Avena fatua L.
Poaceae (Grass Family)
Annual, culms stout, to 1.9 m. tall; blades 4-8 mm. wide; panicle loose, open,
with horizontal branches; spikelets usually 3-fld.; florets readily falling from
glumes; glumes ca. 2.5 cm. long, 5-7 veined, the rachilla and lower part of the
lemma with long stiff, mostly brownish hairs; lemmas nerved above, ca. 2 cm.
long, generally glabrous on back to soft-hairy in lower third, with acuminate
teeth; awn stout, geniculate, twisted below, 3-4 cm. long.
Waste and cultivated places as a common weed in California Floristic
Latin, avena, an old name for
oats and fatuus, simple.
(Jaeger 32,101). John Johnson suggests that Linnaeus possibly chose the name
because of the simple structure of the spikelets and inflorescence.
Johnson used this plant to teach grass structure because of its
Very common in the study area. Photographed
on the west side of the Delhi Ditch. (my
Oats, possibly introduced by the Spanish with wheat seed brought to the
Missions. (Heizer & Elsasser
Oats were gathered by California. Indian tribes and made into meal.
The seeds were crushed lightly to loosen the chaff, which was winnowed
out and then ground into meal. (Clarke
has great value as a forage plant; in certain parts of the State it yields a
considerable amount of wild hay. However,
the plant is often troublesome as a weed in grain fields.
Wild Oats grows on many different types of soil such as clay loam, sandy
loam and stiff adobe. (Robbins et
al. 57). To
clean Wild Oats, parch the seeds in a basket using a hot stone.
(lecture by Charlotte Clarke, author of Useful
and Edible Plants of California, April 1987. Used for indigestion and
constipation by taking a tablespoon of oatmeal and stirring it slowly in a pint
of boiling water for about five minutes, adding a little salt to suit the taste. One herbal recommends this drink for persons "who seek
to retain their youth." The
use of honey to sweeten the drink is permissible.
The drink is recommended as a splendid tonic to the general system and is
stated to be beneficial to the sexual system. A poultice of oatmeal helps relieve itchy skin and ulcers and
is reported to be used extensively in relieving sore conditions in the area of
the anus and to dissolve hard formations. Oatmeal
has many elements that have antiseptic properties, and when taken frequently as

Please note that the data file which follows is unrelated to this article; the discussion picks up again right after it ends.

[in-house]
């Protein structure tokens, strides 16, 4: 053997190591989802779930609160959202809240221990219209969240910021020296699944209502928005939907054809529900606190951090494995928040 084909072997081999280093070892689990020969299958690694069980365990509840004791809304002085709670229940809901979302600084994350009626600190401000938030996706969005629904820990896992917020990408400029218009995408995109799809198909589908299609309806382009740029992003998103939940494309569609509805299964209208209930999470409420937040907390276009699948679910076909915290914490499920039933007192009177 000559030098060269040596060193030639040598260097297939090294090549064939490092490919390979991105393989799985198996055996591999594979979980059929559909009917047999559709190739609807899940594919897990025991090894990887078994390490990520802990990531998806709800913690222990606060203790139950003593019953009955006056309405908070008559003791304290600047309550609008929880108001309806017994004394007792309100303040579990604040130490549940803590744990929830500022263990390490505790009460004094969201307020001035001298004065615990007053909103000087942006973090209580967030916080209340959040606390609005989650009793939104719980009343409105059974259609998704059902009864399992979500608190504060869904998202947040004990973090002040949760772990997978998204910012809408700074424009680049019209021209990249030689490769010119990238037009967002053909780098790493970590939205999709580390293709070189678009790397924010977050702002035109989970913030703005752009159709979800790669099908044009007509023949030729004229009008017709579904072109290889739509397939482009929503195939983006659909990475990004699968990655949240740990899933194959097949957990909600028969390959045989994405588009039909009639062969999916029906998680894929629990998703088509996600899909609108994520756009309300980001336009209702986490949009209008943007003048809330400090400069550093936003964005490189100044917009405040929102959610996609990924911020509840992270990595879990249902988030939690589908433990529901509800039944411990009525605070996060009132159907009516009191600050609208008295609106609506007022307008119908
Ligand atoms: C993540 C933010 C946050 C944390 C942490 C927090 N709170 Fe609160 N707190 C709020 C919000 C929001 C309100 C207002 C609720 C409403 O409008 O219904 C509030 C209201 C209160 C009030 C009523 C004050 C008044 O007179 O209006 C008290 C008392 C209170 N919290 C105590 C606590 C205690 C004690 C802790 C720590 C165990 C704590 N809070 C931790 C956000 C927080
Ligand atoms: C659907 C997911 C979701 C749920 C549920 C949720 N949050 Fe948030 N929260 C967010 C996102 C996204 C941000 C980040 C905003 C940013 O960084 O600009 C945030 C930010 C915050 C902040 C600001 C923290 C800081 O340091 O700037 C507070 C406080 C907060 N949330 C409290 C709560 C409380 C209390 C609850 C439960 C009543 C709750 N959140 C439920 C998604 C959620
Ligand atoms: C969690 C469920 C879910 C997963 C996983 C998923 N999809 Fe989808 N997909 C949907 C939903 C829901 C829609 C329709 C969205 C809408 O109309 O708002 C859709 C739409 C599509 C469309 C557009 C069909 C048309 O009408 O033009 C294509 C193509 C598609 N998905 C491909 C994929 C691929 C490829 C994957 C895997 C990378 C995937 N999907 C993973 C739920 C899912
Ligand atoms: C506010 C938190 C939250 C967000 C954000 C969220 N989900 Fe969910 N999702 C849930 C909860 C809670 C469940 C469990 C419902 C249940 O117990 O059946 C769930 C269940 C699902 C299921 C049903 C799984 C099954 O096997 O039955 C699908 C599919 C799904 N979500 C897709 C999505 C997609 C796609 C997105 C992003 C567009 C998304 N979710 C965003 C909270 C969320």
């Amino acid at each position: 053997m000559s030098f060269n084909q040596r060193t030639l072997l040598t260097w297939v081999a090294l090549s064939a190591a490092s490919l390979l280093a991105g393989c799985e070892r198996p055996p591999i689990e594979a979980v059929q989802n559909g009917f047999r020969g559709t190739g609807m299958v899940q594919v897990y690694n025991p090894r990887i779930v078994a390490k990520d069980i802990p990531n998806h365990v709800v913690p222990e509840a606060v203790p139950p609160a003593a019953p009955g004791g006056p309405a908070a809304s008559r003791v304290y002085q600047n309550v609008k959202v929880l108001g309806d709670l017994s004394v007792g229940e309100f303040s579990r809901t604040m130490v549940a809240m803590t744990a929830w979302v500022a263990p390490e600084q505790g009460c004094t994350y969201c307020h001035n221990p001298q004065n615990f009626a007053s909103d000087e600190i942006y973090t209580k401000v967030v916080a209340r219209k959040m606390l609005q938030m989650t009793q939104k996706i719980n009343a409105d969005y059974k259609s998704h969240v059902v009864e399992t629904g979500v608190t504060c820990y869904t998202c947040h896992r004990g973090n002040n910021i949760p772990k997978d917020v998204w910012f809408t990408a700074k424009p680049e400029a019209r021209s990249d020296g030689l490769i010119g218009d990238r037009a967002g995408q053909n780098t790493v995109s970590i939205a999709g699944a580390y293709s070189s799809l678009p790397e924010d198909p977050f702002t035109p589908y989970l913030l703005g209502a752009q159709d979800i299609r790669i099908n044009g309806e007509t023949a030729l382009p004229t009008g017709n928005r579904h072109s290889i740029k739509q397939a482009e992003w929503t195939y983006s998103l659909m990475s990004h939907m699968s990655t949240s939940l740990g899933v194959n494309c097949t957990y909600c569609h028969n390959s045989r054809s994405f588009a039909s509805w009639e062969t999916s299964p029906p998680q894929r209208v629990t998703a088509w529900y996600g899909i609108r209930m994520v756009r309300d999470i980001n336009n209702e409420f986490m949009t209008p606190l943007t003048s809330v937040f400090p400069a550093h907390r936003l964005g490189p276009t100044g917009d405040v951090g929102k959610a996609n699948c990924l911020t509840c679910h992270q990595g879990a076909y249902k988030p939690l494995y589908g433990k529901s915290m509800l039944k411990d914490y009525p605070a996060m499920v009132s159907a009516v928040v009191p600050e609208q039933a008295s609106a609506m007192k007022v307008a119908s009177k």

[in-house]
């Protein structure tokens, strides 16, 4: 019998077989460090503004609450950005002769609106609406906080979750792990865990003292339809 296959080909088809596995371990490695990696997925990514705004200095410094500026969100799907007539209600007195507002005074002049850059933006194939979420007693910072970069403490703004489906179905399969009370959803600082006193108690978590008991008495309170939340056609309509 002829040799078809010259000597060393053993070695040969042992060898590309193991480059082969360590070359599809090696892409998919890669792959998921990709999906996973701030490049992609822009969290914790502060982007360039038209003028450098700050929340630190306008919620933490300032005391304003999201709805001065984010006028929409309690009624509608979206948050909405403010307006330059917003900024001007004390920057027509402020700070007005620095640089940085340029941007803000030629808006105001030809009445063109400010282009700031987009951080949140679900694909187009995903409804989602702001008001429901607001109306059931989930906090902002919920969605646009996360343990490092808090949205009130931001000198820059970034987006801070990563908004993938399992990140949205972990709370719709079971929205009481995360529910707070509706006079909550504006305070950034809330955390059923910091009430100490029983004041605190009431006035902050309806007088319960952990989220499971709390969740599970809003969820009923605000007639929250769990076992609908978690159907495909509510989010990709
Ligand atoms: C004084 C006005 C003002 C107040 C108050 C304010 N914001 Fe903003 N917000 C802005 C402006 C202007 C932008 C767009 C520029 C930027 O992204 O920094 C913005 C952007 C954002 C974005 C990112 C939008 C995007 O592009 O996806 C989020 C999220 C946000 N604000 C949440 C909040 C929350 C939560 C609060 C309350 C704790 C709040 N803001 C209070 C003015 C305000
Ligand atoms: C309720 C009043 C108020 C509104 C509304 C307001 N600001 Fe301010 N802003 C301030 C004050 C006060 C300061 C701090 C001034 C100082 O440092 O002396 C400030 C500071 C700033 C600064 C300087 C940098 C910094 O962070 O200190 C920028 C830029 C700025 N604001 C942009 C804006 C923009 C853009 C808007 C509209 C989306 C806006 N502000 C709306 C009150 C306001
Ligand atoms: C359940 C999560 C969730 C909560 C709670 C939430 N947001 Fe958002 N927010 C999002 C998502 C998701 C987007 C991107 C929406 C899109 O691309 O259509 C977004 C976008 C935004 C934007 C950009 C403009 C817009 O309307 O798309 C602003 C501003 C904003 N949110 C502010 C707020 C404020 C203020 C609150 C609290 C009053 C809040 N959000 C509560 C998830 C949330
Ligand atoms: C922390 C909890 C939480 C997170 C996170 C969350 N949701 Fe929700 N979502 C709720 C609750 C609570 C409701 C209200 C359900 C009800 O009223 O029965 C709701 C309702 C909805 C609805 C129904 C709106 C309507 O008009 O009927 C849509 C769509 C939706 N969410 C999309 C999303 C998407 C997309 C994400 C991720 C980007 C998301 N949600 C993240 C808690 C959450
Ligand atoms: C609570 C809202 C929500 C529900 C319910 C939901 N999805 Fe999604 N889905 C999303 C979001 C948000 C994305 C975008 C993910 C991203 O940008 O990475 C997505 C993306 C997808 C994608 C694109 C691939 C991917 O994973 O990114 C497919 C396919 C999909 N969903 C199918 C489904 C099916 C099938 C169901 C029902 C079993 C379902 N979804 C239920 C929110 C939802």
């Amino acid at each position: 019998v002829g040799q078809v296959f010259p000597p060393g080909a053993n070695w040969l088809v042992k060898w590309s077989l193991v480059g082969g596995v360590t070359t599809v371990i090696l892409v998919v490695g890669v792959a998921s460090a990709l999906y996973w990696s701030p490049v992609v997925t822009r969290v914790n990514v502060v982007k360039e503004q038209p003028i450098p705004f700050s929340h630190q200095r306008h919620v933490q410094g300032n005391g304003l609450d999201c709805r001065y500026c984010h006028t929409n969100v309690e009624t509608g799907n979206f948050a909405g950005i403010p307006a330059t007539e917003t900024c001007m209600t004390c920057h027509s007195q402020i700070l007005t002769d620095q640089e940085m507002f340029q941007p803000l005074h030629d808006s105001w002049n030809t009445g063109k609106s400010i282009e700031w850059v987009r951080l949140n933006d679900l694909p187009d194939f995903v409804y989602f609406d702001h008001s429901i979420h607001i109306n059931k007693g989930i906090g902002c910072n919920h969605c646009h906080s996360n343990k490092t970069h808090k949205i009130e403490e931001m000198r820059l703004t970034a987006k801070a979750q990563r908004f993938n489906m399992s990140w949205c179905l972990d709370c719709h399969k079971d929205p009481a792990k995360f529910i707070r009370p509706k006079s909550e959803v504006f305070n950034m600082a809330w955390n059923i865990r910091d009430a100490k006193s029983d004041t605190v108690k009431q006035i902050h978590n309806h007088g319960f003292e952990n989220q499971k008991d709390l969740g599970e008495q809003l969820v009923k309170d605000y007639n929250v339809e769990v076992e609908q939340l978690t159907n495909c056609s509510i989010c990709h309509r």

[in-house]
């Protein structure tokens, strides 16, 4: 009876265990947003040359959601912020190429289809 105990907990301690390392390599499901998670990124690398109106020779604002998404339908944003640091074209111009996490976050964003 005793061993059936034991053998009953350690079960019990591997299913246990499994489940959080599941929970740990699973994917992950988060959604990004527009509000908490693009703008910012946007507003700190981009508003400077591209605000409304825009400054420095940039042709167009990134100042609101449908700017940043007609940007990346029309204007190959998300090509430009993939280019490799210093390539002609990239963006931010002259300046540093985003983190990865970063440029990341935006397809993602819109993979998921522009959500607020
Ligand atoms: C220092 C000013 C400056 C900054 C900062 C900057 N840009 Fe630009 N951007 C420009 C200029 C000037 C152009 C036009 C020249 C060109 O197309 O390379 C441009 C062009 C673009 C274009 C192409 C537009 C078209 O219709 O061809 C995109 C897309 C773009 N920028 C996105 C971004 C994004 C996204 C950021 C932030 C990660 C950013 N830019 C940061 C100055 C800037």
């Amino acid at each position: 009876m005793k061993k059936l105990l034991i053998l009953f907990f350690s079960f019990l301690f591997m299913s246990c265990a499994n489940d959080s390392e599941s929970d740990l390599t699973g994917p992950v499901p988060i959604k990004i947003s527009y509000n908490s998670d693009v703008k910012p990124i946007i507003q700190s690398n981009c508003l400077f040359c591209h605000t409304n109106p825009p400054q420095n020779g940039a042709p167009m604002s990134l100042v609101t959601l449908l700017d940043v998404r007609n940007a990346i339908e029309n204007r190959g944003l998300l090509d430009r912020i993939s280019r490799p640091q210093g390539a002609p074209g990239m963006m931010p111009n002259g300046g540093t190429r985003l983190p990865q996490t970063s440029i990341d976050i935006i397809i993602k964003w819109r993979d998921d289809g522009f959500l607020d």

a food, is a natural preventative for contagious diseases.
Other uses for oats include its use as a nerve tonic, as a restorative in
nervous prostration and following exhaustion as a result of diseases accompanied
by fever. The presence of
phosphorus in oats makes this product valuable for the formation of brain and
nerve tissue. An authoritative work
on herbs states that oats "seem to exert a very beneficial action upon the
heart muscles." Oats have been recommended for relieving spasmodic
conditions of the bladder and ureter. Because
of the beneficial effects upon the nervous system, the consumption of oats in the form of oatmeal or as a fluid extract has been
reported to facilitate sleep. It
has been reported that boiling oats in vinegar and then applying the resulting
oatmeal mash to the face or other parts of the body will remove spots.
One of the effects of oats is reported as beneficial in cases of
involuntary loss of seminal fluid. (Kadans
156-158). Oats aggravates acne.
Reported by dermatologists who advise acne patients to avoid oats in any
form. (John Johnson).
Avena species have been known
to cause hay fever and asthma. (Fuller
nigra has been shown to be markedly toxic to the common annual grasses such
as Wild Oat, Avena fatua, and species
Water soluble plant toxins are produced from the dead plant material of B.
Nigra. (Fuller 365).
The Cahuillas, who inhabited the San Bernardino and San Jacinto Mountains
and the Colorado Desert, used A. fatua.
While not native, this plant was introduced as early as 1835, the seeds
were gathered from July through September, parched, ground in flour, and mixed
with other wild seeds in mush. Wild
oats are still used as a breakfast food by some Cahuilla and are believed to
contribute to high energy. (Bean
and Saubel 46).
Delfina Cuero, a Kumeyaay or Southern Diegueno Indian made the following
comment about Avena fatua in her autobiography:
"Kumeyaay collected the seeds and ground them for pinole."
(Shipek 86). Wild
Oats has many medicinal uses including use as a tonic, laxative and nerve
stimulant. It is used in chorea,
epilepsy and nervous exhaustion. The
semimatured grain, when in “milk” is collected and the unripe-seed tincture
prepared. Method A (1 part by
weight of the fresh plant, just gathered and rinsed, chop into small pieces,
place in a clean glass jar with a good lid, cover the chopped herbs with 2 parts
of 95% ethanol, screw on the lid after making sure the herbs are compressed
enough in the jar that the alcohol comes up to the top of the chopped herb. Set
aside for 7 to 10 days). Since this is the only form in which the medicine
works, if you live where no 95% alcohol is available to you, use 50% vodka (100
proof but only 50% alcohol). A. sativa can be used in the same manner, however A.
barbata does not make good medicine. (Moore, Medicinal
Plants of the Desert and Canyon West 129).
Hybridizes with A. sativa and A. sterilis. (Hickman,
Hickman, Ed. 1236; Munz, Flora So.
Calif. 947; Robbins et al. 57; Roberts 45.
Jan 2 84 #2,3,4.
Identity: by R. De Ruff.
First Found: January 1984.
Computer Ref: Plant Data 39.
Have plant specimen.
Last edit 11/26/04.
January Photo January Photo